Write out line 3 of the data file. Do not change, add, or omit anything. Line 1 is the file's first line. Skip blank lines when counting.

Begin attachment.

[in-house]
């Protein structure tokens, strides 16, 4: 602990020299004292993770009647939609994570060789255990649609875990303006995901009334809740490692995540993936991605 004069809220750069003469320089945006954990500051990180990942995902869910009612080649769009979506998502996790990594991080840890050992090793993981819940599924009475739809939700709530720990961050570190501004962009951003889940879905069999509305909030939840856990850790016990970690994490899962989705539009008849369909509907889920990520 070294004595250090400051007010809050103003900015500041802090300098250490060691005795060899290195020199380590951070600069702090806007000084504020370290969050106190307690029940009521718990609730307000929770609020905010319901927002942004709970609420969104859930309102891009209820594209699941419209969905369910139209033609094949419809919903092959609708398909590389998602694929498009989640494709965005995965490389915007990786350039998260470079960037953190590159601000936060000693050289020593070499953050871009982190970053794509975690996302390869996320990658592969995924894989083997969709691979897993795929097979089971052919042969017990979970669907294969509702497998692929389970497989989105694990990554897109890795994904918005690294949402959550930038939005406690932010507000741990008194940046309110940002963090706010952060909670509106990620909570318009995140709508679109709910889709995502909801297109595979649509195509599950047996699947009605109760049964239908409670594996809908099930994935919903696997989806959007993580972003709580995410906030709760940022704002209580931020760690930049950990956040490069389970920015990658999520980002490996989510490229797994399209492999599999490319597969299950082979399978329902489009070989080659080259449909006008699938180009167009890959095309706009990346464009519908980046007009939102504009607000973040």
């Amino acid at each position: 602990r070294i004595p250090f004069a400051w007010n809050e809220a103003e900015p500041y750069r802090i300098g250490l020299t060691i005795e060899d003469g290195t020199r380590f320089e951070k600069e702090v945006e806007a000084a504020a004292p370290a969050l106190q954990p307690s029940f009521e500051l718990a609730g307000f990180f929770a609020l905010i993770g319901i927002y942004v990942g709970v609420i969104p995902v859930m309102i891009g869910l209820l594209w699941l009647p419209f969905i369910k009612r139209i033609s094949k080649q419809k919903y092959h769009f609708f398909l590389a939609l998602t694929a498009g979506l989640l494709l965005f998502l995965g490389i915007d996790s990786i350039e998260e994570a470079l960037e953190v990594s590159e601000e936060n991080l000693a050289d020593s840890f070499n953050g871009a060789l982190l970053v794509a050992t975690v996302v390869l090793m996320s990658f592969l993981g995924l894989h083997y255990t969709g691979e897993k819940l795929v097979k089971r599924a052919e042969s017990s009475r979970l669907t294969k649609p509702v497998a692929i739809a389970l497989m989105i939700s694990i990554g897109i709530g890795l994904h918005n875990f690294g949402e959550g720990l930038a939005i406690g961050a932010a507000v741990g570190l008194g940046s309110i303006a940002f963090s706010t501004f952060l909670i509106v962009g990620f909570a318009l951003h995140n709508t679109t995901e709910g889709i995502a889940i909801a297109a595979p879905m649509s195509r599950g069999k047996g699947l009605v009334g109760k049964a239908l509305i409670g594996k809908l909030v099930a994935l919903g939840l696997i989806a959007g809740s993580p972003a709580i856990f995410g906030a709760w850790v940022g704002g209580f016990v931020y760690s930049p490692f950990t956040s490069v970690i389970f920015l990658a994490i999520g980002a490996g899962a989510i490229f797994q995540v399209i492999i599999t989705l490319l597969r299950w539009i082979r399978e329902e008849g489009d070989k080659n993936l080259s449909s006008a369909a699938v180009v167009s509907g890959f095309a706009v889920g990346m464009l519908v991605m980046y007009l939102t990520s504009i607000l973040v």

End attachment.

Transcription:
């Amino acid at each position: 602990r070294i004595p250090f004069a400051w007010n809050e809220a103003e900015p500041y750069r802090i300098g250490l020299t060691i005795e060899d003469g290195t020199r380590f320089e951070k600069e702090v945006e806007a000084a504020a004292p370290a969050l106190q954990p307690s029940f009521e500051l718990a609730g307000f990180f929770a609020l905010i993770g319901i927002y942004v990942g709970v609420i969104p995902v859930m309102i891009g869910l209820l594209w699941l009647p419209f969905i369910k009612r139209i033609s094949k080649q419809k919903y092959h769009f609708f398909l590389a939609l998602t694929a498009g979506l989640l494709l965005f998502l995965g490389i915007d996790s990786i350039e998260e994570a470079l960037e953190v990594s590159e601000e936060n991080l000693a050289d020593s840890f070499n953050g871009a060789l982190l970053v794509a050992t975690v996302v390869l090793m996320s990658f592969l993981g995924l894989h083997y255990t969709g691979e897993k819940l795929v097979k089971r599924a052919e042969s017990s009475r979970l669907t294969k649609p509702v497998a692929i739809a389970l497989m989105i939700s694990i990554g897109i709530g890795l994904h918005n875990f690294g949402e959550g720990l930038a939005i406690g961050a932010a507000v741990g570190l008194g940046s309110i303006a940002f963090s706010t501004f952060l909670i509106v962009g990620f909570a318009l951003h995140n709508t679109t995901e709910g889709i995502a889940i909801a297109a595979p879905m649509s195509r599950g069999k047996g699947l009605v009334g109760k049964a239908l509305i409670g594996k809908l909030v099930a994935l919903g939840l696997i989806a959007g809740s993580p972003a709580i856990f995410g906030a709760w850790v940022g704002g209580f016990v931020y760690s930049p490692f950990t956040s490069v970690i389970f920015l990658a994490i999520g980002a490996g899962a989510i490229f797994q995540v399209i492999i599999t989705l490319l597969r299950w539009i082979r399978e329902e008849g489009d070989k080659n993936l080259s449909s006008a369909a699938v180009v167009s509907g890959f095309a706009v889920g990346m464009l519908v991605m980046y007009l939102t990520s504009i607000l973040v």